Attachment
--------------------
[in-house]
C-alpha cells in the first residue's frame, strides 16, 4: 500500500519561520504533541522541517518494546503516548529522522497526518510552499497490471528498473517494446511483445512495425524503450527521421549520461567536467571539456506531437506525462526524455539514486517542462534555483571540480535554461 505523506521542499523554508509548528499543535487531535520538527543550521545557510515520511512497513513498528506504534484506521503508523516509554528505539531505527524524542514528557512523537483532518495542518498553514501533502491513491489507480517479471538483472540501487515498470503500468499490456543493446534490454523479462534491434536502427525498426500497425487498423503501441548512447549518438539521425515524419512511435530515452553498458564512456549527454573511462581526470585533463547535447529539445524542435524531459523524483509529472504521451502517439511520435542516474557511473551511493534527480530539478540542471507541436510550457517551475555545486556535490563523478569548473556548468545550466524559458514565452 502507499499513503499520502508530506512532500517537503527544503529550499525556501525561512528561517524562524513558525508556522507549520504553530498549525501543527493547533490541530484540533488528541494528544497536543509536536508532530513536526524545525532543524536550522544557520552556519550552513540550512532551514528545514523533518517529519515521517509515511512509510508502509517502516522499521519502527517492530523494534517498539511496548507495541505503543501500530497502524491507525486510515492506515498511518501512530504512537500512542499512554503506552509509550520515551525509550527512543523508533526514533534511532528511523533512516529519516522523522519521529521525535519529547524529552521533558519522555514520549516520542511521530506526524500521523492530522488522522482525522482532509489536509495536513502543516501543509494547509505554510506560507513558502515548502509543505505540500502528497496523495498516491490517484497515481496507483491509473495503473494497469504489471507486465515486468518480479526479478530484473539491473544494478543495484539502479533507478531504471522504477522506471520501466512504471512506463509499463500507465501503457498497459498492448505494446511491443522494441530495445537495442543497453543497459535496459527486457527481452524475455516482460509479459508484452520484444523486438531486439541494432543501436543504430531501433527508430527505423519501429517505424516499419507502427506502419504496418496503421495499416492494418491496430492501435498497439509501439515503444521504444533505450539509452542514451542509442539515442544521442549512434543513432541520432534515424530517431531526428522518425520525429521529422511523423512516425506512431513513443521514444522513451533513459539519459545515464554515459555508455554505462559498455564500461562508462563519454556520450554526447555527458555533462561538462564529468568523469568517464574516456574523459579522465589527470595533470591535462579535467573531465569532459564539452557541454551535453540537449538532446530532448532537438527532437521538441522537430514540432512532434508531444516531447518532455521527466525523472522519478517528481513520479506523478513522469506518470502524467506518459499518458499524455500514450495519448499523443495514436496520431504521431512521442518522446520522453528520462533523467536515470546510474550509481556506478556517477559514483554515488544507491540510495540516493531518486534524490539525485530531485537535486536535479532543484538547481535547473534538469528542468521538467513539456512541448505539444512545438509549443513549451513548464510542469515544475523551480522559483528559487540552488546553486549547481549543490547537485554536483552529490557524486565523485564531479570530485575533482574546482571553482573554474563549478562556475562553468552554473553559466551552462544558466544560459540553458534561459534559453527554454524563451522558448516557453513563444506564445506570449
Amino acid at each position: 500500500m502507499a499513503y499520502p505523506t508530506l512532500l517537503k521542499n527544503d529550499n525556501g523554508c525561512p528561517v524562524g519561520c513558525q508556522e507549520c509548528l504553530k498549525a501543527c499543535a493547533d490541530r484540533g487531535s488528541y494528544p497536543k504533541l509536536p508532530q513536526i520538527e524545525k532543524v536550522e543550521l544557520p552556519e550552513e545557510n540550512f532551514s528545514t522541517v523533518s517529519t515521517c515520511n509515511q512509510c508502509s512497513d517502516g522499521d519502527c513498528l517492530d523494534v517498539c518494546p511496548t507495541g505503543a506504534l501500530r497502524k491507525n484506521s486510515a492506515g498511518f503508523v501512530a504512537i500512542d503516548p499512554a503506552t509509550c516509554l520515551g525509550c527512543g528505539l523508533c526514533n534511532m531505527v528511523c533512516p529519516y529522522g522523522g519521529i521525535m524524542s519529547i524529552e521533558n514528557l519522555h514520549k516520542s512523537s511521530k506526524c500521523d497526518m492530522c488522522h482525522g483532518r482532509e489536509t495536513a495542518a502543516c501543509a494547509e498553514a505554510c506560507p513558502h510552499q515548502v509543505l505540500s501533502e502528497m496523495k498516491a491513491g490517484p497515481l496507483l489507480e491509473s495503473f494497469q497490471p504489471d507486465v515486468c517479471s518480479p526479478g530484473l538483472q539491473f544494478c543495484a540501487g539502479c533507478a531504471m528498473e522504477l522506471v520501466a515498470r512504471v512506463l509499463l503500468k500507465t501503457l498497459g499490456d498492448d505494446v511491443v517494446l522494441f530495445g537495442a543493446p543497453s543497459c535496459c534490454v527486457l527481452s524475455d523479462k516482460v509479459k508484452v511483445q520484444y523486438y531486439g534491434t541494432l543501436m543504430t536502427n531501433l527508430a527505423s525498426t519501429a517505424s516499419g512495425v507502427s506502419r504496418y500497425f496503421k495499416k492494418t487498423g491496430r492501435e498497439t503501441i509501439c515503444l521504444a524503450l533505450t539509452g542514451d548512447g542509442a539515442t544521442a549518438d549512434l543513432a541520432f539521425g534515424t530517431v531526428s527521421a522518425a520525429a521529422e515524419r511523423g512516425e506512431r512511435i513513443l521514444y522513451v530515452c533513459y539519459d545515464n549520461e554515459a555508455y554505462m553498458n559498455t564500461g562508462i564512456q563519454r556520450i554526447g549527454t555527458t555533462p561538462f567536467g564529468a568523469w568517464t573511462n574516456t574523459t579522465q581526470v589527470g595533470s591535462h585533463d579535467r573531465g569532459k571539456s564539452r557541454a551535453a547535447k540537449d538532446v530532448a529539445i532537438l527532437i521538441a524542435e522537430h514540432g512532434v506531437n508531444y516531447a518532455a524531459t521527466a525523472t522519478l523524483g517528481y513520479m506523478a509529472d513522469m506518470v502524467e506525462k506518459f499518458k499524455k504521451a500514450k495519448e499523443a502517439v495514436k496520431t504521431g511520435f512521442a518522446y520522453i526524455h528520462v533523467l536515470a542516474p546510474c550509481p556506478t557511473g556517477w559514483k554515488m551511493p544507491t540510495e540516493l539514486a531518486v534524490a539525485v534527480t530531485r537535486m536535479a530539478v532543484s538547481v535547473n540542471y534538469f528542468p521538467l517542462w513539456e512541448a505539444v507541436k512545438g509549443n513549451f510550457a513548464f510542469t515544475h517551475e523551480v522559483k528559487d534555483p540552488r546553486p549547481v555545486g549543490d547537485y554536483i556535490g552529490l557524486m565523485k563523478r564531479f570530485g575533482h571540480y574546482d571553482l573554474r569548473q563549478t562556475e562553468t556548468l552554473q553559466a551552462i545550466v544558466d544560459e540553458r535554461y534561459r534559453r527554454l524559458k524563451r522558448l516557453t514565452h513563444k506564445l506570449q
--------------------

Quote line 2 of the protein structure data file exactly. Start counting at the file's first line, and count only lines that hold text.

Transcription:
C-alpha cells in the first residue's frame, strides 16, 4: 500500500519561520504533541522541517518494546503516548529522522497526518510552499497490471528498473517494446511483445512495425524503450527521421549520461567536467571539456506531437506525462526524455539514486517542462534555483571540480535554461 505523506521542499523554508509548528499543535487531535520538527543550521545557510515520511512497513513498528506504534484506521503508523516509554528505539531505527524524542514528557512523537483532518495542518498553514501533502491513491489507480517479471538483472540501487515498470503500468499490456543493446534490454523479462534491434536502427525498426500497425487498423503501441548512447549518438539521425515524419512511435530515452553498458564512456549527454573511462581526470585533463547535447529539445524542435524531459523524483509529472504521451502517439511520435542516474557511473551511493534527480530539478540542471507541436510550457517551475555545486556535490563523478569548473556548468545550466524559458514565452 502507499499513503499520502508530506512532500517537503527544503529550499525556501525561512528561517524562524513558525508556522507549520504553530498549525501543527493547533490541530484540533488528541494528544497536543509536536508532530513536526524545525532543524536550522544557520552556519550552513540550512532551514528545514523533518517529519515521517509515511512509510508502509517502516522499521519502527517492530523494534517498539511496548507495541505503543501500530497502524491507525486510515492506515498511518501512530504512537500512542499512554503506552509509550520515551525509550527512543523508533526514533534511532528511523533512516529519516522523522519521529521525535519529547524529552521533558519522555514520549516520542511521530506526524500521523492530522488522522482525522482532509489536509495536513502543516501543509494547509505554510506560507513558502515548502509543505505540500502528497496523495498516491490517484497515481496507483491509473495503473494497469504489471507486465515486468518480479526479478530484473539491473544494478543495484539502479533507478531504471522504477522506471520501466512504471512506463509499463500507465501503457498497459498492448505494446511491443522494441530495445537495442543497453543497459535496459527486457527481452524475455516482460509479459508484452520484444523486438531486439541494432543501436543504430531501433527508430527505423519501429517505424516499419507502427506502419504496418496503421495499416492494418491496430492501435498497439509501439515503444521504444533505450539509452542514451542509442539515442544521442549512434543513432541520432534515424530517431531526428522518425520525429521529422511523423512516425506512431513513443521514444522513451533513459539519459545515464554515459555508455554505462559498455564500461562508462563519454556520450554526447555527458555533462561538462564529468568523469568517464574516456574523459579522465589527470595533470591535462579535467573531465569532459564539452557541454551535453540537449538532446530532448532537438527532437521538441522537430514540432512532434508531444516531447518532455521527466525523472522519478517528481513520479506523478513522469506518470502524467506518459499518458499524455500514450495519448499523443495514436496520431504521431512521442518522446520522453528520462533523467536515470546510474550509481556506478556517477559514483554515488544507491540510495540516493531518486534524490539525485530531485537535486536535479532543484538547481535547473534538469528542468521538467513539456512541448505539444512545438509549443513549451513548464510542469515544475523551480522559483528559487540552488546553486549547481549543490547537485554536483552529490557524486565523485564531479570530485575533482574546482571553482573554474563549478562556475562553468552554473553559466551552462544558466544560459540553458534561459534559453527554454524563451522558448516557453513563444506564445506570449